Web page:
But the science was settled, how can this be?

It seems that the Antarctic isn’t losing ice like originally claimed.

Watts Up with That reports:

From the “settled science” department and former chief alarmist Jay Zwally, who for years had said the Arctic was in big trouble (only to have his prediction falsified), comes this Emily Litella moment in climate science: “Never mind!”. Curiously, WUWT reported back in 2012 about an ICEsat study by Zwally that said: ICESAT Data Shows Mass Gains of the Antarctic Ice Sheet Exceed Losses. I surmise that with the publication of this second study, the original is now confirmed. I suppose John Cook will have to revise his“Denial 101” video on Antarctica now.

The report is really one big ‘oops we was wrong’ explanation.

A new NASA study says that an increase in Antarctic snow accumulation that began 10,000 years ago is currently adding enough ice to the continent to outweigh the increased losses from its thinning glaciers.

The research challenges the conclusions of other studies, including the Intergovernmental Panel on Climate Change’s (IPCC) 2013 report, which says that Antarctica is overall losing land ice.

According to the new analysis of satellite data, the Antarctic ice sheet showed a net gain of 112 billion tons of ice a year from 1992 to 2001. That net gain slowed   to 82 billion tons of ice per year between 2003 and 2008.  

“We’re essentially in agreement with other studies that show an increase in ice discharge in the Antarctic Peninsula and the Thwaites and Pine Island region of West Antarctica,” said Jay Zwally, a glaciologist with NASA Goddard Space Flight Center in Greenbelt, Maryland, and lead author of the study, which was published on Oct. 30 in the Journal of Glaciology. “Our main disagreement is for East Antarctica and the interior of West Antarctica – there, we see an ice gain that exceeds the losses in the other areas.”  Zwally added that his team “measured small height changes over large areas, as well as the large changes observed over smaller areas.”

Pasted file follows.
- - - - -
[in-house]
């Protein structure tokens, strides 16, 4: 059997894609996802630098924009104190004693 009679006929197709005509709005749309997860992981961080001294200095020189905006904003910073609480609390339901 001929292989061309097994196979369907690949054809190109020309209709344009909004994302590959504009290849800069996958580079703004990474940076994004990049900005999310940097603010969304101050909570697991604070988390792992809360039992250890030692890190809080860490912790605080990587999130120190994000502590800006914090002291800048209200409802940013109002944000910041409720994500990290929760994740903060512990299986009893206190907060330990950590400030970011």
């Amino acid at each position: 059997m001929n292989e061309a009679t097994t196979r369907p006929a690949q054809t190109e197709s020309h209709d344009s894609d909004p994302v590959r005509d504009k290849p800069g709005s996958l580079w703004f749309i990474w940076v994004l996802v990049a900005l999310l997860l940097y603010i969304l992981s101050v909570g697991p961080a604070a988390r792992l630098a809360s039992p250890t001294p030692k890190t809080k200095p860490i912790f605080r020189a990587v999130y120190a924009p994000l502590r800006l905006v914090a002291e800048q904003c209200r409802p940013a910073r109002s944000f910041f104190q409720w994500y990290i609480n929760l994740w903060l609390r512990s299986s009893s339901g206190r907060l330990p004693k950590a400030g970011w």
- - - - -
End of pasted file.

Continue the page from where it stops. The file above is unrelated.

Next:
Scientists calculate how much the ice sheet is growing or shrinking from the changes in surface height that are measured by the satellite altimeters. In locations where the amount of new snowfall accumulating on an ice sheet is not equal to the ice flow downward and outward to the ocean, the surface height changes and the ice-sheet mass grows or shrinks.

But it might only take a few decades for Antarctica’s growth to reverse, according to Zwally. “If the losses of the Antarctic Peninsula and parts of West Antarctica continue to increase at the same rate they’ve been increasing for the last two decades, the losses will catch up with the long-term gain in East Antarctica in 20 or 30 years — I don’t think there will be enough snowfall increase to offset these losses.”

The study analyzed changes in the surface height of the Antarctic ice sheet measured by radar altimeters on two European Space Agency European Remote Sensing (ERS) satellites, spanning from 1992 to 2001, and by the laser altimeter on NASA’s Ice, Cloud, and land Elevation Satellite (ICESat) from 2003 to 2008.

Zwally said that while other scientists have assumed that the gains in elevation seen in East Antarctica are due to recent increases in snow accumulation, his team used meteorological data beginning in 1979 to show that the snowfall in East Antarctica actually decreased by 11 billion tons per year during both the ERS and ICESat periods. They also used information on snow accumulation for tens of thousands of years, derived by other scientists from ice cores, to conclude that East Antarctica has been thickening for a very long time.

“At the end of the last Ice Age, the air became warmer and carried more moisture across the continent, doubling the amount of snow dropped on the ice sheet,” Zwally said.

The extra snowfall that began 10,000 years ago has been slowly accumulating on the ice sheet and compacting into solid ice over millennia, thickening the ice in East Antarctica and the interior of West Antarctica by an average of 0.7 inches (1.7 centimeters) per year. This small thickening, sustained over thousands of years and spread over the vast expanse of these sectors of Antarctica, corresponds to a very large gain of ice – enough to outweigh the losses from fast-flowing glaciers in other parts of the continent and reduce global sea level rise.

Oh dear…so warming actually means more snow…how inconvenient.

The science is settled huh?

Anyone who utters those words should be beaten around the back of the science labs with a stout piece of 2×4.

 

– Watts Up with That


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As much at home writing editorials as being the subject of them, Cam has won awards, including the Canon Media Award for his work on the Len Brown/Bevan Chuang story. When he’s not creating the news, he tends to be in it, with protagonists using the courts, media and social media to deliver financial as well as death threats.

They say that news is something that someone, somewhere, wants kept quiet. Cam Slater doesn’t do quiet and, as a result, he is a polarising, controversial but highly effective journalist who takes no prisoners.

He is fearless in his pursuit of a story.

Love him or loathe him, you can’t ignore him.

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